On June 30, President Obama ordered Homeland Security Secretary Jeh Johnson and Attorney General Eric Holder to recommend actions he could take “within my existing legal authorities” to fix immigration: “I expect their recommendations before the end of summer and I intend to adopt those recommendations without further delay.”
No mincing words there. But over the weekend Mr. Obama said, in effect, “Never mind.” The bold deadline he proclaimed — “end of summer” — was set aside so the president could have time to explain his plans to the American people. Politics, he solemnly declared, had nothing to do with it.
That strains credulity. With control of the Senate in the balance, the pleas of Democrats in hotly contested races to postpone unilateral action on immigration until after the November election probably played a big role in the president’s decision. Political calculation apparently trumped Mr. Obama’s earlier boldness.
His caution may be understandable, up to a point. Losing the Senate to Republicans would further cripple his ability to govern. But he should never have set a deadline unless he was prepared to follow through. Mr. Obama’s paralyzing second thoughts following bold pronouncements is becoming a habit that disappoints supporters and lends credence to critics who call him weak. In this case, it once again disheartens Latino voters.
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They have reason to be discouraged. Credited with providing a critical edge for the winner of the last two presidential elections, they have time and again been disappointed by the president’s failure to deliver on promises of immigration reform.
Mr. Obama did approve a program known as DACA (Deferred Action for Childhood Arrivals) in 2012. It has allowed some 550,000 young immigrants to avoid deportation. But a few months ago, chasing the pipe dream of getting Republican buy-in on immigration reform, the White House asked the Pentagon to postpone implementing a new policy that allowed some young immigrants who came to the United States illegally to enlist in the military. The administration also delayed releasing the results of a review of its deportation policies that Mr. Obama had asked Secretary Johnson to prepare.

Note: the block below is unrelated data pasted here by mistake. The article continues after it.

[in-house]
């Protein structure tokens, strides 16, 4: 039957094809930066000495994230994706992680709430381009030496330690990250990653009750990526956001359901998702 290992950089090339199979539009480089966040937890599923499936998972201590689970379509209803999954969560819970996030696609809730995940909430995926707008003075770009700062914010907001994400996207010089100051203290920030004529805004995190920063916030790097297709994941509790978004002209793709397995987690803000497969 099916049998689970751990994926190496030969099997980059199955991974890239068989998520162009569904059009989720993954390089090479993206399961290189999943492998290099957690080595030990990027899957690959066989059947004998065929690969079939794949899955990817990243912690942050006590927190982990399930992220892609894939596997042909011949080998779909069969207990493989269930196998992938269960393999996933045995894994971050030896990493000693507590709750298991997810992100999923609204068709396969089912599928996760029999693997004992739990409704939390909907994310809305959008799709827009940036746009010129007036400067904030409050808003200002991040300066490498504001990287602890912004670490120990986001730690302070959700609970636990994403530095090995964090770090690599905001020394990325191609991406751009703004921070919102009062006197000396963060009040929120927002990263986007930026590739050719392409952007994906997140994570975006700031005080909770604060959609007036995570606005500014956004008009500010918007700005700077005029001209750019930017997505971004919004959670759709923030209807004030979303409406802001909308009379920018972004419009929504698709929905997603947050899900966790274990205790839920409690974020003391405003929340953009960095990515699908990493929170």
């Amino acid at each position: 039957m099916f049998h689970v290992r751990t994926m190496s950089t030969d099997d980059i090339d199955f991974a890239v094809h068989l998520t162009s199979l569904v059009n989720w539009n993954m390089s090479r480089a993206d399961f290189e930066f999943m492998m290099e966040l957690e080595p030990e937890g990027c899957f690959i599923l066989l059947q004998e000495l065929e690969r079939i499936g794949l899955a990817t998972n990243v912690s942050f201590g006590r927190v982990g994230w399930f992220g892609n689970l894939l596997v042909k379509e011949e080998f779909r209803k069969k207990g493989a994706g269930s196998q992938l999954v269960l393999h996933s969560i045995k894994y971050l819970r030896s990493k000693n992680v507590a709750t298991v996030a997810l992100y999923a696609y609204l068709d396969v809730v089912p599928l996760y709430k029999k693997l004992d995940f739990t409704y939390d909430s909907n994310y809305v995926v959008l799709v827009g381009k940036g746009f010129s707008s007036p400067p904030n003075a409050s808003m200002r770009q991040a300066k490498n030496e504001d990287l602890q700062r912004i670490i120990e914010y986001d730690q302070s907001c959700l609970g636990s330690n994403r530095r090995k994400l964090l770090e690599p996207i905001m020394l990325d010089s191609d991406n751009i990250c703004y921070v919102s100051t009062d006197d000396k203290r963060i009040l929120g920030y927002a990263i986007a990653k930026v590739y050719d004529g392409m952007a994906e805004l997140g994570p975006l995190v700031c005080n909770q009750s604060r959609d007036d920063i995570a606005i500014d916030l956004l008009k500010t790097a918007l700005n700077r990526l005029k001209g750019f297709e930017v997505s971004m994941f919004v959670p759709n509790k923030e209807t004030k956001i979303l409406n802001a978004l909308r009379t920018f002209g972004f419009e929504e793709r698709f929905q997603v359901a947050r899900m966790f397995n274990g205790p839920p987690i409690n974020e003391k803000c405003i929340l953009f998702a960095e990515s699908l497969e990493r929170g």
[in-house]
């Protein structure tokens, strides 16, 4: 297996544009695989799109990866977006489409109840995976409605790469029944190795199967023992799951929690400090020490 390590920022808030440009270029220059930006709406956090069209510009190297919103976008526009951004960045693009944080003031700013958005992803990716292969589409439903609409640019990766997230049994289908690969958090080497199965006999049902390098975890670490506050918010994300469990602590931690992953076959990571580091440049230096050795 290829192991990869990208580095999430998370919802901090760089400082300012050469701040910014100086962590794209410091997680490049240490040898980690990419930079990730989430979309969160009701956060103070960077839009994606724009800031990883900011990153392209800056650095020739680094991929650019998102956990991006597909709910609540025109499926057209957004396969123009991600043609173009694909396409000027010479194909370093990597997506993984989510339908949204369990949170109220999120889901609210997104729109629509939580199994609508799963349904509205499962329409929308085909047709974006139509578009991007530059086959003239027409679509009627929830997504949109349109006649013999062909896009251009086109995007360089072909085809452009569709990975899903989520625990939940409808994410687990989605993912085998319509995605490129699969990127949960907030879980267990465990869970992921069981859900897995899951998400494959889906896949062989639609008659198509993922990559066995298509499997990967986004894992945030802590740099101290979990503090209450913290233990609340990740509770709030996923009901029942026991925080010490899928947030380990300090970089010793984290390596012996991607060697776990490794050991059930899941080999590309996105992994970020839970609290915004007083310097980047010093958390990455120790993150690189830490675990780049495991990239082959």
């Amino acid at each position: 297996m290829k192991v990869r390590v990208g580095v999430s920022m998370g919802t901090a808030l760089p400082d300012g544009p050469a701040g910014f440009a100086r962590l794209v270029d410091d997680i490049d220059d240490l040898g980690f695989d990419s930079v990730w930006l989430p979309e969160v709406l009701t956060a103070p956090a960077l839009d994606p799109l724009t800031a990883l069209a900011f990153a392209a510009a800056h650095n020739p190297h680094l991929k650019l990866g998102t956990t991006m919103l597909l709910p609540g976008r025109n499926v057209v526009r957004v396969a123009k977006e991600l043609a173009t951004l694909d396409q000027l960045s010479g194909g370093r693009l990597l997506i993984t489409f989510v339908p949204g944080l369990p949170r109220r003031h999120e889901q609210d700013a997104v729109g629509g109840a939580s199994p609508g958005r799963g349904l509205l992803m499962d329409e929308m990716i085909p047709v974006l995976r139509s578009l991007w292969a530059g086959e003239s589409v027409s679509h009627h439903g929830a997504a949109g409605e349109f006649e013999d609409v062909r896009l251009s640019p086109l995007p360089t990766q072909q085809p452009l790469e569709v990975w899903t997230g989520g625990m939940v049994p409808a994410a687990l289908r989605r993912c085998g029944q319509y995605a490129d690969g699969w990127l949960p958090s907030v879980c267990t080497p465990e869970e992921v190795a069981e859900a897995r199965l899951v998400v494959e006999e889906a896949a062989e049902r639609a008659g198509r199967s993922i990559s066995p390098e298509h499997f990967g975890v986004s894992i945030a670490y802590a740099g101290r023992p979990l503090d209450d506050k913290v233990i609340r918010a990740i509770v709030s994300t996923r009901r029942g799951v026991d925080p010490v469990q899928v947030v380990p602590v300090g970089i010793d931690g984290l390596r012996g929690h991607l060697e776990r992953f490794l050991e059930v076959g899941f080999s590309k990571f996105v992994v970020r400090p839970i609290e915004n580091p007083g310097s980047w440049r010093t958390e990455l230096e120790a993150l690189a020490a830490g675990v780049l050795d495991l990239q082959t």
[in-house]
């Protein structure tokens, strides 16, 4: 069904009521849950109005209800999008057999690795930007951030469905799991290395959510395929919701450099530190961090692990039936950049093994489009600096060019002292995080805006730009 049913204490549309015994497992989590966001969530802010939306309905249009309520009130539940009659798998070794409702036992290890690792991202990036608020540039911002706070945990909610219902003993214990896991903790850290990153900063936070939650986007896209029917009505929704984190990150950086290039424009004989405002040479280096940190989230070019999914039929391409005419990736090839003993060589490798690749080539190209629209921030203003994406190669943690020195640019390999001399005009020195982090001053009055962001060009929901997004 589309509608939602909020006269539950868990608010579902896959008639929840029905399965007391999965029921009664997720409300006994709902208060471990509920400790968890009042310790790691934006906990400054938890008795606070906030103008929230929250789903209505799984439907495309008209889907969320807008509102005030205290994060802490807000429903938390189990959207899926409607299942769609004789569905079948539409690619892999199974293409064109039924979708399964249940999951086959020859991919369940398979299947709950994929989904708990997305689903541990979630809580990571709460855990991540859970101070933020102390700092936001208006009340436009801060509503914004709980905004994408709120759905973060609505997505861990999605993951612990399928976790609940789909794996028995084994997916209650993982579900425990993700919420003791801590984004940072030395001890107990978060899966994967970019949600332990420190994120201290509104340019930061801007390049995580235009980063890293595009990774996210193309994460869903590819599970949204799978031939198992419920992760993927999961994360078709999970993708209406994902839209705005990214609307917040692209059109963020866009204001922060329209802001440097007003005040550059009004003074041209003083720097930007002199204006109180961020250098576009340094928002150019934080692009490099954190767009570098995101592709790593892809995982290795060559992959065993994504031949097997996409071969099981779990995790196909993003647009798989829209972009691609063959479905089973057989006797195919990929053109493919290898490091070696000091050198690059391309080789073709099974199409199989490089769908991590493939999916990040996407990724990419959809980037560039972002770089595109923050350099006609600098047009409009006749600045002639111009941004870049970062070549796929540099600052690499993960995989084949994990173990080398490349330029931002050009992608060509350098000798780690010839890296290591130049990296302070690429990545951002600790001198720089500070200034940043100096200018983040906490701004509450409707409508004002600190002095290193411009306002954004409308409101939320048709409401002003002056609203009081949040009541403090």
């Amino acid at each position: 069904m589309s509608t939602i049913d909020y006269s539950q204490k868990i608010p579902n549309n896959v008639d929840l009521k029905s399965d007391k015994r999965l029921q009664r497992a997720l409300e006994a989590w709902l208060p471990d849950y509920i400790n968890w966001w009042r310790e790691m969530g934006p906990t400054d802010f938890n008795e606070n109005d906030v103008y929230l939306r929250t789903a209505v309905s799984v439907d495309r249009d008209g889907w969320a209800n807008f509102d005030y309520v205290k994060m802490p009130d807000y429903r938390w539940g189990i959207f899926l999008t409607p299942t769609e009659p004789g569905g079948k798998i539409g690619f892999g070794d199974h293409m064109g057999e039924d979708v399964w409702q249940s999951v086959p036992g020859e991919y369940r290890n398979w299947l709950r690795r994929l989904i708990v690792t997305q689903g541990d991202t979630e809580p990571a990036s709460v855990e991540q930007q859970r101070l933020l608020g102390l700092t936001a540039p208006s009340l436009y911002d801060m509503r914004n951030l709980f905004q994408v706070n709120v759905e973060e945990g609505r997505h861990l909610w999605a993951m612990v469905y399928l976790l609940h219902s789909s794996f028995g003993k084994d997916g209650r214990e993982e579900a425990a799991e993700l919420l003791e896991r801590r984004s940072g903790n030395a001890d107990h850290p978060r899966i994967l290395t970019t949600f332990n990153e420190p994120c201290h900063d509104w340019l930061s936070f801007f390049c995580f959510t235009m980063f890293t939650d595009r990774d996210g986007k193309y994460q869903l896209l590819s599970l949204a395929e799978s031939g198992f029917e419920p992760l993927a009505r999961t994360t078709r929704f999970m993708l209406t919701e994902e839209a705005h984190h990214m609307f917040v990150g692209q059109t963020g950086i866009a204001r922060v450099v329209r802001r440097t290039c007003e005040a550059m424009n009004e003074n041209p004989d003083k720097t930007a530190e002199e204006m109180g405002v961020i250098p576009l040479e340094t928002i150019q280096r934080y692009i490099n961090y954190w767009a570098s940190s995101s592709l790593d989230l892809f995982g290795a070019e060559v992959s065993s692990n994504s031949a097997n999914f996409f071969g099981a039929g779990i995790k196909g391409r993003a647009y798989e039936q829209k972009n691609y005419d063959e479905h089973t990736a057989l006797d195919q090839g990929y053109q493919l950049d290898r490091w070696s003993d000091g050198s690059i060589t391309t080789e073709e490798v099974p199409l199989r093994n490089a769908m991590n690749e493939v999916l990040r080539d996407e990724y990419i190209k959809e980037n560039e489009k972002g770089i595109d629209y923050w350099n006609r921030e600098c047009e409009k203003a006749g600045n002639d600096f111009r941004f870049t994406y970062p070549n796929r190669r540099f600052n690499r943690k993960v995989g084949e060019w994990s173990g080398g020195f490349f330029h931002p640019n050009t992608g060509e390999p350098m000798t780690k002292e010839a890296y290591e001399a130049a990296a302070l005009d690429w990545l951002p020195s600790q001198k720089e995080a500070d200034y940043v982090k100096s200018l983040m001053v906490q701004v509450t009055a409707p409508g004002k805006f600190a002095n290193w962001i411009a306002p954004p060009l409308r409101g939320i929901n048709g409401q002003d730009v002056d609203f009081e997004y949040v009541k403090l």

The justification both times was to avoid inflaming opponents of reform, but that excuse is wearing thin. There is no way Mr. Obama can appease the deportation caucus. He deported some 2 million people in his first five years in office, and still his Republican critics absurdly claim they won’t support reform because they don’t believe he’d enforce the law. Meanwhile, the failure to act results in real damage. Tens of thousands of additional deportations will occur, producing divided families, children placed in foster homes or institutions, lives disrupted.
Mr. Obama said the executive actions he would contemplate must fall “within my existing legal authorities.” Critics deliberately choose to ignore his words and claim he plans to go beyond what the law allows. But there is plenty Mr. Obama can do to ease the immigration crisis.
Presidents have wide latitude in this area. That includes giving relief to immediate relatives of U.S. citizens, exercising more discretion in deciding who gets a waiver for deportations — and halting all or most deportations of non-criminals for the time being, the boldest step of all. Sooner or later, Mr. Obama must act. Advocates of reform who have relied on his promises have been disappointed one time too many.